It's serious news that RSA's SecurID solution has been the target of an advanced persistent threat. But "It's not a game-changer," says Stephen Northcutt, CEO of SANS Institute. "Anybody who says it is [a game-changer] is an alarmist."
"Persistent" is the operative word about the advanced persistent threat that has struck RSA and its SecurID products. "If the bad guys out there want to get to someone ... they can," says David Navetta of the Information Law Group.
The announcement by RSA that it had been a victim of an advanced persistent threat shook the global information security industry. Stephen Northcutt of SANS Institute and David Navetta of the Information Law Group offer insight on what happened, what it means and how to respond.
"Almost everyone has a firewall and is using it; it's just not necessarily a relevant defense against the way people are actually being attacked," says Josh Corman, research director of enterprise security at security consultancy The 451 Group.
The bill, sponsored by House Cybersecurity Caucus Co-Chair James Langevin, would create a White House office of cyberspace and replace paper-based FISMA compliance with automated, continuous monitoring of IT systems.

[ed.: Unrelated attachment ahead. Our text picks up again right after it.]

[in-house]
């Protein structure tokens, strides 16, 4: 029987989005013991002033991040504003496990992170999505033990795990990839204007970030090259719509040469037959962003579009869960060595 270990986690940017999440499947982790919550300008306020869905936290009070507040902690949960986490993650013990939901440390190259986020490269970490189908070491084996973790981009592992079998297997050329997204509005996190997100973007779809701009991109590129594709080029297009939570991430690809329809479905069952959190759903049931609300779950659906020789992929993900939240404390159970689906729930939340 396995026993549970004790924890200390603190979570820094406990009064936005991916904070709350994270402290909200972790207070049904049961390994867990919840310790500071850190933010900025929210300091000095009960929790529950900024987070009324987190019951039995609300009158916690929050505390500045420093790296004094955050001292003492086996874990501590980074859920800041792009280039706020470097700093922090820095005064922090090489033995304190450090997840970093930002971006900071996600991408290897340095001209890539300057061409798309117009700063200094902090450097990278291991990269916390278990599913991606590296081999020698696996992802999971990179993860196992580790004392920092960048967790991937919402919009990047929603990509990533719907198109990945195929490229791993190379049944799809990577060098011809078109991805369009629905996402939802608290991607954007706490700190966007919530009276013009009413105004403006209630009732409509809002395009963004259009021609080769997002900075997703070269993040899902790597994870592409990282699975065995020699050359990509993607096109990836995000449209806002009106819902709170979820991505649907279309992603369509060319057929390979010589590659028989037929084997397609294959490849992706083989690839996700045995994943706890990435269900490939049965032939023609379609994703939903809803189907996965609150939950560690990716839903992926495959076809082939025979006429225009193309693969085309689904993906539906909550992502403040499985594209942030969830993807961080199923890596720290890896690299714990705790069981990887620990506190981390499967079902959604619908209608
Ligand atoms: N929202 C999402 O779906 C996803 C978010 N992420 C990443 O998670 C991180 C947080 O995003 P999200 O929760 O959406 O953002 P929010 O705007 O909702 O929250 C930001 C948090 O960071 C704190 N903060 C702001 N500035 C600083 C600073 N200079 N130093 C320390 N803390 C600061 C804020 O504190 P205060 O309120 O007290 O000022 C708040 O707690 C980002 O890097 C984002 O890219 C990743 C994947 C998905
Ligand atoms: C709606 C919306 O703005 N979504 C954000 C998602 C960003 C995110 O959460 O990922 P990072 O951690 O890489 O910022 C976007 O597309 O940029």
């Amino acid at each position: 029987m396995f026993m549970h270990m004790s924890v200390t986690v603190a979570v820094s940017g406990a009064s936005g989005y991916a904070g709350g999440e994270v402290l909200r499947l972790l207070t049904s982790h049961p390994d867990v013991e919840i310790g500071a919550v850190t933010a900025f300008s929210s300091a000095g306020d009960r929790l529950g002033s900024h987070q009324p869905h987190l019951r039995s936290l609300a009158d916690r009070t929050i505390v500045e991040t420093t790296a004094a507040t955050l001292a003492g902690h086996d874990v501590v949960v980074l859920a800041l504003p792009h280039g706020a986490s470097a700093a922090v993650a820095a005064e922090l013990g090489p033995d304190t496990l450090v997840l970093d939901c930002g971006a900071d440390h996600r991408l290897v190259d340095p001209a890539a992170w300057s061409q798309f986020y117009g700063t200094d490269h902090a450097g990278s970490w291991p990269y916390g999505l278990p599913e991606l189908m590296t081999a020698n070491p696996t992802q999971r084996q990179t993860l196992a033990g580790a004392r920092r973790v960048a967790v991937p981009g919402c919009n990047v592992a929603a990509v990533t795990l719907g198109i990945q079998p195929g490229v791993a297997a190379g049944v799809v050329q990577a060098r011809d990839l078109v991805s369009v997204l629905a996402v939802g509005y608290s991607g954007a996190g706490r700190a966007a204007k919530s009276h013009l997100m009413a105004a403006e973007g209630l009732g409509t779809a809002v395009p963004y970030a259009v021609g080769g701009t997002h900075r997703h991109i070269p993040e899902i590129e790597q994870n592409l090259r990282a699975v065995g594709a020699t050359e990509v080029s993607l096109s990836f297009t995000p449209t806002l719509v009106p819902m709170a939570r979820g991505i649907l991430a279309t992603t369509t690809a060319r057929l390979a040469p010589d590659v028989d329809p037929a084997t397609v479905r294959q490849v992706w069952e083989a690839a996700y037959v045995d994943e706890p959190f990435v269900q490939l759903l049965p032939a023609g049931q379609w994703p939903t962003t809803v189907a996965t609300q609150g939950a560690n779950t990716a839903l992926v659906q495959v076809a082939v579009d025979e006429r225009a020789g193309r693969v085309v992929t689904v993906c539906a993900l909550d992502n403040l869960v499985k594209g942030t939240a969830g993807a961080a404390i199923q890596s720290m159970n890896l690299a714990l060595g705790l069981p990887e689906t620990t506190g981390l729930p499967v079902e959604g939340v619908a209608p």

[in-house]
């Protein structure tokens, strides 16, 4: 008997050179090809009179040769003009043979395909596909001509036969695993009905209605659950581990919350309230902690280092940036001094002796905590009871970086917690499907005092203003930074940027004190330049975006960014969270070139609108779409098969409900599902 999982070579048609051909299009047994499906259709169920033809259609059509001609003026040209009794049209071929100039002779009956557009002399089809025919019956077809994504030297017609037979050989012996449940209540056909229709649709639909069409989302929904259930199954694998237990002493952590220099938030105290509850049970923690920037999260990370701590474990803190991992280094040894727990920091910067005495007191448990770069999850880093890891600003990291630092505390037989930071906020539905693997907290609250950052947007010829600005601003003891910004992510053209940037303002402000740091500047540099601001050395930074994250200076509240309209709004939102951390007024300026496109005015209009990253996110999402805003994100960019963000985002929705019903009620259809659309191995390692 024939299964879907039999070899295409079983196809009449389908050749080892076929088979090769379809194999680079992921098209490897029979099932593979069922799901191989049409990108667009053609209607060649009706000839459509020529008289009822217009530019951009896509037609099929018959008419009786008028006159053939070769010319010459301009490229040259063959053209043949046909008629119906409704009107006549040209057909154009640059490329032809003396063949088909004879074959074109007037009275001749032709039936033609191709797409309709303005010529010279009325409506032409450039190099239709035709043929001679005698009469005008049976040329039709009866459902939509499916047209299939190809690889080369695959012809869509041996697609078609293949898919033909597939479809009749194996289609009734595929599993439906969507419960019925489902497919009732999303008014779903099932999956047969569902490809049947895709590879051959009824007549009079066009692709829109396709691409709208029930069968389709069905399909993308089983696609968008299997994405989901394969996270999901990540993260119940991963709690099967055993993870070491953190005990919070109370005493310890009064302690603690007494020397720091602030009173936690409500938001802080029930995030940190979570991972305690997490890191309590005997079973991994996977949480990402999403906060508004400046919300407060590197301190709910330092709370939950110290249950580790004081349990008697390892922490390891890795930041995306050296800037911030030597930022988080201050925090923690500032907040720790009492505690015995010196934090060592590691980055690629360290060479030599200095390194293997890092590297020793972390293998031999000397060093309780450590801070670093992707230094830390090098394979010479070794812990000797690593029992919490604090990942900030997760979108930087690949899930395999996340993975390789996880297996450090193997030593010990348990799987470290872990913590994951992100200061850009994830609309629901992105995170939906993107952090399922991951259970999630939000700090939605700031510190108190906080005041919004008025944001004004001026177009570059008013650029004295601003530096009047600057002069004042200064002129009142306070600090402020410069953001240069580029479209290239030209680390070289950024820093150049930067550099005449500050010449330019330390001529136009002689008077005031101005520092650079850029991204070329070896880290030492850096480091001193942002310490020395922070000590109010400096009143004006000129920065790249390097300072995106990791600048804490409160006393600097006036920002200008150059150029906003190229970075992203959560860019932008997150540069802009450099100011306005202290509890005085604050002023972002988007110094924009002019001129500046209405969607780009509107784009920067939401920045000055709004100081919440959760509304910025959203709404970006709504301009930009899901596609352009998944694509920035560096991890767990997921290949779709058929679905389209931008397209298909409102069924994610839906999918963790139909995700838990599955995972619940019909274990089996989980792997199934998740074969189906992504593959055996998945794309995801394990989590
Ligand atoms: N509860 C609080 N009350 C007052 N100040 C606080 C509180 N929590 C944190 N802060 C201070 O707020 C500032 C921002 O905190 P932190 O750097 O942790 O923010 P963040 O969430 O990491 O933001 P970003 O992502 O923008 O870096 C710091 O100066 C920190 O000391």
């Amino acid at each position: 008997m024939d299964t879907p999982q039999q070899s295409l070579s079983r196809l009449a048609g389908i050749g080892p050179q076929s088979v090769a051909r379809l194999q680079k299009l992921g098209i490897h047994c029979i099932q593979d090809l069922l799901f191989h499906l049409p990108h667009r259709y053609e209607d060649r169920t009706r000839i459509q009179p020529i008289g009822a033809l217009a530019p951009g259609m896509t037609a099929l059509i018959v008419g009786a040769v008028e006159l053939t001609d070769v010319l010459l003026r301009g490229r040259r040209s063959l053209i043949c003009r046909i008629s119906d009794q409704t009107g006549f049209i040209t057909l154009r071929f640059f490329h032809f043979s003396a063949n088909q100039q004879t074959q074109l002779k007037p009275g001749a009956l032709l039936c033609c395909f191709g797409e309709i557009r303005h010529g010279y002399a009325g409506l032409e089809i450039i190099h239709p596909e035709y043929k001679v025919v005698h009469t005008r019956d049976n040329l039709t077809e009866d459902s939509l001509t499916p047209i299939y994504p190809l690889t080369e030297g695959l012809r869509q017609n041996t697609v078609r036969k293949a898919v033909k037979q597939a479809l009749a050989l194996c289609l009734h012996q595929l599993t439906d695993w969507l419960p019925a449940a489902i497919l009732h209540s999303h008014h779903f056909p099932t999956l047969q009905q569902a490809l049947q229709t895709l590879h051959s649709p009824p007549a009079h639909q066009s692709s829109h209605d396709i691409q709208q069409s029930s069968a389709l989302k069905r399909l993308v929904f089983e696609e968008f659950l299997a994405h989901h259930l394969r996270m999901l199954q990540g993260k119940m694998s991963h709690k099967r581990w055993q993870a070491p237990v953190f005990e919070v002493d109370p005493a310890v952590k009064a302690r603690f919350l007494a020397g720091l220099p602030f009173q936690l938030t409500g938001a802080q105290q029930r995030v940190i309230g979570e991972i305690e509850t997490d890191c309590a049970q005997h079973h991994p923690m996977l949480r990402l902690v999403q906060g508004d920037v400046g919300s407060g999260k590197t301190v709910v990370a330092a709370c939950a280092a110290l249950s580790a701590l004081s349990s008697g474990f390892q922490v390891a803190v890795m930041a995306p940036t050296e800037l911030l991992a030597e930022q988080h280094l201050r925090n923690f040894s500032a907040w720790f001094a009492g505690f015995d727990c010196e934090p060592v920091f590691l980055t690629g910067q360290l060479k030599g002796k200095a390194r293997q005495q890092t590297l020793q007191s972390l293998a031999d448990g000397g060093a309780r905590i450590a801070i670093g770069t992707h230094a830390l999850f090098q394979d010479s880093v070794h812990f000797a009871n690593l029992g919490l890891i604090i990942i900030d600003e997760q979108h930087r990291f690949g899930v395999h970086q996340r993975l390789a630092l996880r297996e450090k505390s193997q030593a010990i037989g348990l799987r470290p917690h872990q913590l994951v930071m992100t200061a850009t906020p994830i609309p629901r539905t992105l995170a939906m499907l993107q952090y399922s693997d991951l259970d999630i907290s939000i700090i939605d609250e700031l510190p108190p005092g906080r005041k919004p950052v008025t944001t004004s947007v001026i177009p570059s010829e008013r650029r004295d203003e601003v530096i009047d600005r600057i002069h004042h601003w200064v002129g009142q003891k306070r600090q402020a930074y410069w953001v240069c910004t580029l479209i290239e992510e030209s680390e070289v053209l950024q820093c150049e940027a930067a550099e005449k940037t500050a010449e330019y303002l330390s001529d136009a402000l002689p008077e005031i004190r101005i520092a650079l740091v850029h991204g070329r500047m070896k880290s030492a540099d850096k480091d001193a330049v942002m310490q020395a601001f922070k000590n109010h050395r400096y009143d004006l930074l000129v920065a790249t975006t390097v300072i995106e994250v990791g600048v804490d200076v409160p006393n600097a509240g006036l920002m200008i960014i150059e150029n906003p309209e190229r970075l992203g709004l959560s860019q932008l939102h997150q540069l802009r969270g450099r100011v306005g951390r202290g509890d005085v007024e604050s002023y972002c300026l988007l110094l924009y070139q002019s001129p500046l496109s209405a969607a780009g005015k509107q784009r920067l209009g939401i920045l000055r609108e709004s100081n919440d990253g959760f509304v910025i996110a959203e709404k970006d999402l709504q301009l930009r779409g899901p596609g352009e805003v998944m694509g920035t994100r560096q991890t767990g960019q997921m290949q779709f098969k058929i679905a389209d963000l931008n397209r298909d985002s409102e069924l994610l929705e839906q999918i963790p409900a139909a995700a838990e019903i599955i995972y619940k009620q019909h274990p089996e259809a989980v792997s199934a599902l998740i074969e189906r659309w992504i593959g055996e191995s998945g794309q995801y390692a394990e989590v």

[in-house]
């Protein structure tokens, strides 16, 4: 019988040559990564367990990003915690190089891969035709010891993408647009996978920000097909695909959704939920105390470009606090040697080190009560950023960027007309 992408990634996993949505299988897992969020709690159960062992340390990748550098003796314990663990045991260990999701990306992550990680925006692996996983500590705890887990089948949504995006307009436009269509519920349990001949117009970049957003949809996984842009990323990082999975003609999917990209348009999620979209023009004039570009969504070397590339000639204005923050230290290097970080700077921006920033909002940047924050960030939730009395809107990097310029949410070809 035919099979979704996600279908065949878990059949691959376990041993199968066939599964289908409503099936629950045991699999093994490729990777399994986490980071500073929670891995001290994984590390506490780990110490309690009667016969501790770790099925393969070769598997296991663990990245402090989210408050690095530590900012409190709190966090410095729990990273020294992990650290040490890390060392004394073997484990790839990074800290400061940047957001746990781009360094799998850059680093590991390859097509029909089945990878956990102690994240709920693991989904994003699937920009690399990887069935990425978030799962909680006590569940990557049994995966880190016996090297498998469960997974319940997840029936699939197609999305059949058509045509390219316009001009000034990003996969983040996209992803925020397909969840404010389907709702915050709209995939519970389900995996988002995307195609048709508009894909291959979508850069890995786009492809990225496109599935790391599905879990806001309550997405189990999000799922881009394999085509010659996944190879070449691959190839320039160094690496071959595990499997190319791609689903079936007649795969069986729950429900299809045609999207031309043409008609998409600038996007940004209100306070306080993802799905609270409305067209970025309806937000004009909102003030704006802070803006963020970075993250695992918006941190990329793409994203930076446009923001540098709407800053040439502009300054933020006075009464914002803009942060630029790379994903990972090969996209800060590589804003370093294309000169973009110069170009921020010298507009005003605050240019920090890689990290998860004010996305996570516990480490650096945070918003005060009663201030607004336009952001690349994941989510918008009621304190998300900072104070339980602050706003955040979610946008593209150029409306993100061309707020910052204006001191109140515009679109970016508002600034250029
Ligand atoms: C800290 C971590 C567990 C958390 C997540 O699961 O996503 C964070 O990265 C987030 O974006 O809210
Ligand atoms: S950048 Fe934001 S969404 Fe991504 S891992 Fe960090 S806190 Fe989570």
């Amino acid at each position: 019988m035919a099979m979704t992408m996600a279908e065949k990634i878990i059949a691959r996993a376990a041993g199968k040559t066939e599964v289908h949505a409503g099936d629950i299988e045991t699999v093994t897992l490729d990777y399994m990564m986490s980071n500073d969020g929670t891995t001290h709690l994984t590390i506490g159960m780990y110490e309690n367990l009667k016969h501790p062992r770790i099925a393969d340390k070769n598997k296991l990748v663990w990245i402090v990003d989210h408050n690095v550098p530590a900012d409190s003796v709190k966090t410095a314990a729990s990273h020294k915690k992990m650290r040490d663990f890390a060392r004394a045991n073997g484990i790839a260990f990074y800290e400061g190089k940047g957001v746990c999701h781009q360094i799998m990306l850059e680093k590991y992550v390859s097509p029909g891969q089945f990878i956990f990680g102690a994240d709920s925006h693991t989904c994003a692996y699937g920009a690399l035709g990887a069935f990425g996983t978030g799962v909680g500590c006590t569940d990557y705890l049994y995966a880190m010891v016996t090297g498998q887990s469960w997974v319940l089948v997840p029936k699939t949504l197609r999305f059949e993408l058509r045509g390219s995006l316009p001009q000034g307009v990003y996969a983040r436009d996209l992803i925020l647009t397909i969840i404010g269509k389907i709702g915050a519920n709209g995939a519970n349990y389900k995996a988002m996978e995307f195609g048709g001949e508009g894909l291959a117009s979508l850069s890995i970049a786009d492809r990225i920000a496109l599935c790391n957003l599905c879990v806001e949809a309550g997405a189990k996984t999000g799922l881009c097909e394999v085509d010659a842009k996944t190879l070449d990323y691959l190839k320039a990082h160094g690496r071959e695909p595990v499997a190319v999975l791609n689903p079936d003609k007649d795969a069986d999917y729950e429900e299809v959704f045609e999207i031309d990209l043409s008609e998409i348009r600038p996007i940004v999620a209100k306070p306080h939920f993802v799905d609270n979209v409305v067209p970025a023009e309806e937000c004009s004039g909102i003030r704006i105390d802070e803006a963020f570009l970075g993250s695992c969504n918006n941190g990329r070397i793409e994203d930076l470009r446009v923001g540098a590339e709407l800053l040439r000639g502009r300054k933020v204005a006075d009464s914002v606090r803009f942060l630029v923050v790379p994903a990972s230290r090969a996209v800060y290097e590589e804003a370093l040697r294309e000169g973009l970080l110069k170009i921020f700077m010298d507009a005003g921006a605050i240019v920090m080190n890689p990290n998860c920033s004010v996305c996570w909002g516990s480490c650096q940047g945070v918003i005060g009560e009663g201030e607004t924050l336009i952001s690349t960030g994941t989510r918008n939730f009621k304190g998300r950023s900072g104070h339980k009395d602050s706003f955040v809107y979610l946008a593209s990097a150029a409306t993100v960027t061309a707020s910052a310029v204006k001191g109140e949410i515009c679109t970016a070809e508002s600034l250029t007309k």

Topics to be addressed at the NIST cloud computing forum include the cloud's trustworthiness and standards. Google Chief Internet Evangelist Vint Cerf and NIST Director Patrick Gallagher also will speak.
"This is not a record of success; whatever we are doing is not working," says James Lewis of the Center for Strategic and International Studies. "As a nation, despite all the talk, we are still not serious about cybersecurity."
The HHS Office for Civil Rights is seeking a 13.5 percent increase in its budget for fiscal 2012 to fund initiatives primarily designed to enforce HIPAA and HITECH Act provisions for privacy and security.